However, I think I finally have the answer as to why I couldn’t finish the story of the Death Race. It’s because I did not know how I felt about the Death Race. I didn’t know how the story ended.
There was no pretty bow on the package. There was no punch line at the end. No moral. No life lesson. And part of me felt robbed. Cheated somehow. Where WAS my damn life lesson?
Here’s the story of the Spartan Death Race 2013:
I signed up a year in advance. I started this blog.
I trained some more.
I arrived in Vermont.
I carried heavy things, and did burpees.
I chopped wood.
I pulled weeds.
I stood at the finish line.
I walked away without a skull.
I did not quit.
In the Death Race community, which I came to know and love, this is called a bib finish. You were not pulled from the event. You got to keep your bib. You did not quit. You were not disqualified. But you didn’t get a skull.
The unappreciated lot of the finishers. All the pain, none of the glory.
Following the Inferno and the Purgatory, the Paradise was missing.
[quote]Christ did not say to his first company: ‘Go, and preach idle stories to the world; but he gave them the teaching that is truth,
and truth alone was sounded when they spoke; and thus, to battle to enkindle faith, the Gospels served them as both shield and lance.
But now men go to preach with jests and jeers, and just as long as they can raise a laugh, the cowl puffs up, and nothing more is asked.
But such a bird nests in that cowl, that if the people saw it, they would recognize as lies the pardons in which they confide. [Paradiso, Canto XXIX, lines 109–120, Mandelbaum translation][/quote]
“Did you finish?”
“Did you finish?”
“DID YOU FINISH?”
I had to come up with an answer.
“Did you finish?”
I was in that fucking race for 57 hours.
Some of you were expecting a more detailed narrative. You may feel somewhat disappointed. You may feel robbed. Even cheated. “That’s it?”, you may be thinking. Well, that’s exactly how I felt after the event.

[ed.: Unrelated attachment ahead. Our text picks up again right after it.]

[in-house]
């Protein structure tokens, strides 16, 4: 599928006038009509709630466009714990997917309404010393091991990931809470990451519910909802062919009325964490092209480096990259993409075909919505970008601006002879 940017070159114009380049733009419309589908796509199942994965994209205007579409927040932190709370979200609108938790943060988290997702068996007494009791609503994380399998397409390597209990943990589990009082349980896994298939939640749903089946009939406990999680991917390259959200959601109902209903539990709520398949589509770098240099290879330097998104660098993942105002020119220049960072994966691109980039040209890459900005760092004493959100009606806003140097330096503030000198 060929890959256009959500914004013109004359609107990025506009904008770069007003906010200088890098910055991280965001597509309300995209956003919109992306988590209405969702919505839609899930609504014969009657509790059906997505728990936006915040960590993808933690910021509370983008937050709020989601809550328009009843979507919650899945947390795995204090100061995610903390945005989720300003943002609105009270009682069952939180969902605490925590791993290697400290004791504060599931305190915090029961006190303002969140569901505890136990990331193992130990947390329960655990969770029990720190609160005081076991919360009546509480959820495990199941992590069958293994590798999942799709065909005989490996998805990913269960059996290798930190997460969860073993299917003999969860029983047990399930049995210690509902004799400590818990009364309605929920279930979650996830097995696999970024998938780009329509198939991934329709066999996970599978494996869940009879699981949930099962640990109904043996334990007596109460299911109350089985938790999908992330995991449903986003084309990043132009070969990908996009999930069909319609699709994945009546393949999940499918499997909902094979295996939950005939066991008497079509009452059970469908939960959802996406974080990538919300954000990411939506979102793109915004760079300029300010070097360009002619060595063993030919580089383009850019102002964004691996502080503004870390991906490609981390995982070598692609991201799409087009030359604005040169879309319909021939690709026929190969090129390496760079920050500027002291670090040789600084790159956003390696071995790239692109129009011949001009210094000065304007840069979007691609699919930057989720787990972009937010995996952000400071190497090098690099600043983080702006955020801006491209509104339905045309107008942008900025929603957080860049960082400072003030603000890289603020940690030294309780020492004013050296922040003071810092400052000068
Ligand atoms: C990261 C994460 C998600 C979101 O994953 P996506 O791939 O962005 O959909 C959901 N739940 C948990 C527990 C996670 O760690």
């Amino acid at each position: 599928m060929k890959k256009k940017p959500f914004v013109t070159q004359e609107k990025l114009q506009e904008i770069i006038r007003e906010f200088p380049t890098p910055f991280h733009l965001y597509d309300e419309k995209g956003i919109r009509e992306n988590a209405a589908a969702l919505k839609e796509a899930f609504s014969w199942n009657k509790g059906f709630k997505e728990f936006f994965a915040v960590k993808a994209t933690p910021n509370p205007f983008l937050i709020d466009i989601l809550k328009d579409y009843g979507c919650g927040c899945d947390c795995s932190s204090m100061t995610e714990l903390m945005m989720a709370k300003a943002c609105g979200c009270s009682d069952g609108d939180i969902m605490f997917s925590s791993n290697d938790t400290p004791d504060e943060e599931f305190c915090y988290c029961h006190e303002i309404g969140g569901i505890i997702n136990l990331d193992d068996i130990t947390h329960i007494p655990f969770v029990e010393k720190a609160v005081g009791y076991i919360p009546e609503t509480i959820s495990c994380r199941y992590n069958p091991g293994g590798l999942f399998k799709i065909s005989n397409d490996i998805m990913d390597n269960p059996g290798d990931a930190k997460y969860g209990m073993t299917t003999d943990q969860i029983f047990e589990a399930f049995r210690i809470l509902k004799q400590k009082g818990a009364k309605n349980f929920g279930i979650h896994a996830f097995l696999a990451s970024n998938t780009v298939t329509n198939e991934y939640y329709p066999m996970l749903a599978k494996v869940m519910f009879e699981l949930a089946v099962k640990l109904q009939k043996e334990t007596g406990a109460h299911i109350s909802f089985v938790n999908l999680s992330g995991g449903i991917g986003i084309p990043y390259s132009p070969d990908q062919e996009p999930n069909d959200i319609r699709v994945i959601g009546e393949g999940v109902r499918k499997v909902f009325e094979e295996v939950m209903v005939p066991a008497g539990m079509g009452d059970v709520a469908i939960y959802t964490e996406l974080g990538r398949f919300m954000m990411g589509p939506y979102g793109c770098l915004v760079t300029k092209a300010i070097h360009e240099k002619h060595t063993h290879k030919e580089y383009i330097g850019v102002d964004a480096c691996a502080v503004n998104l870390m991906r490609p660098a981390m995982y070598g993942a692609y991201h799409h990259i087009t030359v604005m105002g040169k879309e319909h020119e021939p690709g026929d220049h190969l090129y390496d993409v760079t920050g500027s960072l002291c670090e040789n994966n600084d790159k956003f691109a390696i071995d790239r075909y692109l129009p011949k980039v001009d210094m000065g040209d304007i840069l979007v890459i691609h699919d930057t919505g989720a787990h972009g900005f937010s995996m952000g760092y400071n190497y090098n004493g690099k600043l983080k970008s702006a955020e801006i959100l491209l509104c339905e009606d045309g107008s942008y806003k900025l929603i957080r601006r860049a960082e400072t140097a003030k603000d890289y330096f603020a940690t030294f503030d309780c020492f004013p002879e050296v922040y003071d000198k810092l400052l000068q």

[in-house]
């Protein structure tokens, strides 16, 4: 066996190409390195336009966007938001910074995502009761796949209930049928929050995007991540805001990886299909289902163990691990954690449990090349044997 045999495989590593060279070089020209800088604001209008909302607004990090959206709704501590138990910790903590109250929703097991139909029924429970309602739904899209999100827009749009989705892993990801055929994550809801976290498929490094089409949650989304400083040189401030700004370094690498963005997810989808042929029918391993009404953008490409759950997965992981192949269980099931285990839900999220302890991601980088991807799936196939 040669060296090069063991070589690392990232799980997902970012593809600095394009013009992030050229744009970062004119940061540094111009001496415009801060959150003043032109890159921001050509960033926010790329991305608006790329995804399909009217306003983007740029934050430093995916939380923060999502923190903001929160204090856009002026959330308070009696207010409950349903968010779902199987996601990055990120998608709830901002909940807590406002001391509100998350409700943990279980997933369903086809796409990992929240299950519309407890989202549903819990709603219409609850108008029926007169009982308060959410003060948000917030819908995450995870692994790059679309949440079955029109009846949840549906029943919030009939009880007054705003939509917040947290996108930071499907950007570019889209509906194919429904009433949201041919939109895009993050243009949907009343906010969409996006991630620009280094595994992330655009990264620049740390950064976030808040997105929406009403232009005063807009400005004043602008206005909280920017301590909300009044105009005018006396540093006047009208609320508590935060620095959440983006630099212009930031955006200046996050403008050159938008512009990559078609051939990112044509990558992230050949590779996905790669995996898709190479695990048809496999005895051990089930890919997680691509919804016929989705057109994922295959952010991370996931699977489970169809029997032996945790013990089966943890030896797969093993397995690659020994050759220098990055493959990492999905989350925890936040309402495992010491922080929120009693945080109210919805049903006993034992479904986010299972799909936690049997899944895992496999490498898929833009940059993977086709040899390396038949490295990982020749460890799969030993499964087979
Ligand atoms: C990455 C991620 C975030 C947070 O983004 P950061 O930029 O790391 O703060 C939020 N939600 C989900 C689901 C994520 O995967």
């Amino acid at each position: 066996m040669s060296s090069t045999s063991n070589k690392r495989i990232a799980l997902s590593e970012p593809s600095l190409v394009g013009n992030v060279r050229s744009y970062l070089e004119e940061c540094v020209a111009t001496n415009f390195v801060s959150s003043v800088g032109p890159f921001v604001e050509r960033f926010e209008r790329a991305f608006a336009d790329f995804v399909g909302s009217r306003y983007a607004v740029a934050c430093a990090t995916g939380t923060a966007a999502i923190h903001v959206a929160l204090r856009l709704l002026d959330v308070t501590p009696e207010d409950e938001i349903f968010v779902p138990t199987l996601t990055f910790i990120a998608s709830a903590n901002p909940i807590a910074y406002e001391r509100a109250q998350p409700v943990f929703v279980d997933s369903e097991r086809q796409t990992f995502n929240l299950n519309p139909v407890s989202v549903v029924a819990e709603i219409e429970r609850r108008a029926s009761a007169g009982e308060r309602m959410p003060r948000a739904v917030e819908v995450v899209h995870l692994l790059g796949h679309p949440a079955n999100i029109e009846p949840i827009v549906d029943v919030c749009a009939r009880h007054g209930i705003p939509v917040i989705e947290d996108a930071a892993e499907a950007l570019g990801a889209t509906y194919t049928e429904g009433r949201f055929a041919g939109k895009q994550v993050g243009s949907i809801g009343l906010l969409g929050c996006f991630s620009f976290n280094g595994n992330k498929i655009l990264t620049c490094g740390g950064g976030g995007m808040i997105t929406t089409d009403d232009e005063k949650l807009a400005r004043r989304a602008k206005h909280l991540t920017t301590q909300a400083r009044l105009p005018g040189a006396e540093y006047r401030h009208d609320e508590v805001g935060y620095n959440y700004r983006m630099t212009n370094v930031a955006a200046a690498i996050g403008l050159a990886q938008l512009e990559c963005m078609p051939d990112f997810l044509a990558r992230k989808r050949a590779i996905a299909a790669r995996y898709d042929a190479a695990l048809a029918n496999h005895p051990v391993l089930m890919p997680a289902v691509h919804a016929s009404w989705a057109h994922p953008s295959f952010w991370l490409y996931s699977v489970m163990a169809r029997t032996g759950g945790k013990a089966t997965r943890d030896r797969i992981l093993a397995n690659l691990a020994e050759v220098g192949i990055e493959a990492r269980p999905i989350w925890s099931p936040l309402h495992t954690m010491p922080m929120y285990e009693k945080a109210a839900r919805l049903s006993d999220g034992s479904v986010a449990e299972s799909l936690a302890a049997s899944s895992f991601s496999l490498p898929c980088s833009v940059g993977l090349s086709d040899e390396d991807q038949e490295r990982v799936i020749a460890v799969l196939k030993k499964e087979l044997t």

“That’s it?”, as we stood in line at 6am on Monday morning. When it all came down to one chip – the one you got for swimming in the frigid lake. Did you have that chip? The yellow chip.
I did not.
Neither did few dozen of my fellow racers who never got the opportunity to attempt the swim.
We did landscaping instead. For 22 hours.
Some were angry. “We never even got the chance!”, they protested. In typical Death Race style, Don did not waste any time.
“You want to swim?”, he shouted. “Ok, you’ll swim!”.
“Right now, gather your gear, and we are heading out to do BloodRoot and the swim”. That’s a 30-mile hike, and then a 3-mile swim. Most protesters hesitated. A small group were adamant that they wanted an opportunity.
As I looked at Italian, he sighed. I guess I already had that look in my eyes. “What do I have to lose?” was my first thought. And the second thought was: “I am not fucking quitting this thing. I will be able to speak to the full experience of this event, if this is the last thing I do, damn it”.
And so we headed out – perhaps, a dozen or so, of crazies.
A number of arbitrary checkpoints were created on the spot. “The first three people to make it to Borden’s house are going to get skulls!”. Some sprinted, others shrugged. There was already way too much lying in this event. If BloodRoot was even a remote possibility, there was no use in tiring ourselves out. After all, we needed to do the swim. It was about the swim.
Of course, it wasn’t about the swim. The race organizers were bluffing. And the first three racers to sprint to Borden’s house did get skulls. Go figure.
When we finally turned around and headed back, I felt nothing.
I felt incredibly disappointed. Not in myself. I’ve pushed myself further than I thought I could. Disappointed in the event. “What’s all this hype?”, was the thought running through my head. “What is this? What is this strange animal that someone refers to as a “race”?. There was nothing athletic about this event for me. For some, perhaps. Yet I witnessed strong fit guys quit for the same reason. They were disappointed. They were bored.